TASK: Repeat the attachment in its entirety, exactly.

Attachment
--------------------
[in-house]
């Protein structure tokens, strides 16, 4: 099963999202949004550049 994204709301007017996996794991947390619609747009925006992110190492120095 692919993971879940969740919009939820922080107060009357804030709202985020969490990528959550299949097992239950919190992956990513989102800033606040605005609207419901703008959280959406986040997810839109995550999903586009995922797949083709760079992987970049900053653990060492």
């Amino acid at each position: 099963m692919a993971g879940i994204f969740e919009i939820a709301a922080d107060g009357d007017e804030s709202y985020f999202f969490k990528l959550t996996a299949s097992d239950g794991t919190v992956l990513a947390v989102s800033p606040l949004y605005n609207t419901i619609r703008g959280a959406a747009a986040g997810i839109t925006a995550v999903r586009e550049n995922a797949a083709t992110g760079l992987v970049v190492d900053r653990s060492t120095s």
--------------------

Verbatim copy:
[in-house]
């Protein structure tokens, strides 16, 4: 099963999202949004550049 994204709301007017996996794991947390619609747009925006992110190492120095 692919993971879940969740919009939820922080107060009357804030709202985020969490990528959550299949097992239950919190992956990513989102800033606040605005609207419901703008959280959406986040997810839109995550999903586009995922797949083709760079992987970049900053653990060492």
């Amino acid at each position: 099963m692919a993971g879940i994204f969740e919009i939820a709301a922080d107060g009357d007017e804030s709202y985020f999202f969490k990528l959550t996996a299949s097992d239950g794991t919190v992956l990513a947390v989102s800033p606040l949004y605005n609207t419901i619609r703008g959280a959406a747009a986040g997810i839109t925006a995550v999903r586009e550049n995922a797949a083709t992110g760079l992987v970049v190492d900053r653990s060492t120095s």